‘They were told that the physical world is on the brink of doom. But rather than assigning research projects to find practical solutions, they were being assigned activism as work. Including, social media awareness campaigns, ideological fundraisers, and even attendance at protests during school hours.

‘Instead of being taught the life-changing value of grit and character, my most vulnerable and disadvantaged students were being weighed down and discouraged with spectres of insurmountable social forces all arrayed against them; capitalism, colonialism, patriarchy.’

These are serious issues. And every Australian citizen should be alarmed at what is occurring in Victorian schools, because that particular state seems hell-bent on leading the way socially for the rest of the country.

Sex and Lies

According to Deeming though, the proverbial ‘final straw’ in her deciding to challenge the government was as follows:

‘I discovered that school policies and curriculums had been radically altered to remove almost every child safeguarding standard that we had.

‘Primary school children were being subjected to erotic sexual content.

‘Female students no longer had the right to single-sex sports teams, toilets or change rooms.

‘And teachers — like me — were being forced to secretly lie to parents about their children who were secretly living one gender at school and another gender at home.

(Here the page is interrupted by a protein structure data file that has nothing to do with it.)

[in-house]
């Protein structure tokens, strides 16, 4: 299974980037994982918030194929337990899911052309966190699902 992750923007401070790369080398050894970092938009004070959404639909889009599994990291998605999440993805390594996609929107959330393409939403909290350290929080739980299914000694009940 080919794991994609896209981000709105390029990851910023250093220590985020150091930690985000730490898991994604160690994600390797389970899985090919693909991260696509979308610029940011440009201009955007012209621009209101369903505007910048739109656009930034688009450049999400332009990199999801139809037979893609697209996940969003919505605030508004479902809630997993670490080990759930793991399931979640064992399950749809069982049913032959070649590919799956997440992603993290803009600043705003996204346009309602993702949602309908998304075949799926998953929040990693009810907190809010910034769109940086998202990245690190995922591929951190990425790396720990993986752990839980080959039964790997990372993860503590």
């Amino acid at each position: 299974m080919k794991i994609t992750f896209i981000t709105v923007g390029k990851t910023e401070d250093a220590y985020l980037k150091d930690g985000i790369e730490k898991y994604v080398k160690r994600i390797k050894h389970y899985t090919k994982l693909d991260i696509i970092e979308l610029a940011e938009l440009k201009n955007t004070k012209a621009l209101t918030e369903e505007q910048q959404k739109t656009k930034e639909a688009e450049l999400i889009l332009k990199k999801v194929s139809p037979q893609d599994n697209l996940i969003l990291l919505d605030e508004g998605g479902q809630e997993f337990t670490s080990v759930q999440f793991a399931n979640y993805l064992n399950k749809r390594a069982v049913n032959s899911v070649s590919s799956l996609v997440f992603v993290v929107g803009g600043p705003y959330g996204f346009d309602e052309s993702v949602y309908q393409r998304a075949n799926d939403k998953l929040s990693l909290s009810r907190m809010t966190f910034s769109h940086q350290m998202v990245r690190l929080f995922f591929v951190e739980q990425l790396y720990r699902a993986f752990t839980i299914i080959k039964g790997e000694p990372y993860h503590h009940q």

‘I realised then that my teaching career was over because I simply would not ever do the things I was being asked to do.

‘I would never ask the class which sexual experiences they’d had and which they were willing to do. I would never tell girls to bind their breasts. I would never accuse gay students of being transphobic. I would never tell my female students they had to tolerate a male teacher supervising their change room. And I was never evergoing to lie to parents about what was going on with their own children at school.

‘But I also knew that if I spoke out that I was going to be vilified and that I would never work in a public school again. And that is exactly what happened.’

Somewhat surprisingly, even the Sun Herald joined in accusing Deeming of promoting ‘extremist views’, while Daniel Andrews resorted to his usual tactic of dismissing Ms Deeming’s concerns as ‘shameful’. But listening to Deeming’s maiden speech, there is nothing extreme, let alone shameful, about it.

Deeming explicitly called on the Victorian government to amend the law in three ways. First, to protect sex-based rights to protect female-only sports, changerooms, and other activities while ‘maintaining the safety and dignity of transgender people’. Second, to make it illegal for children to be present in brothels. And third, to make it legal for parents and clinicians to seek treatment that alleviates gender dysmorphic feelings in children.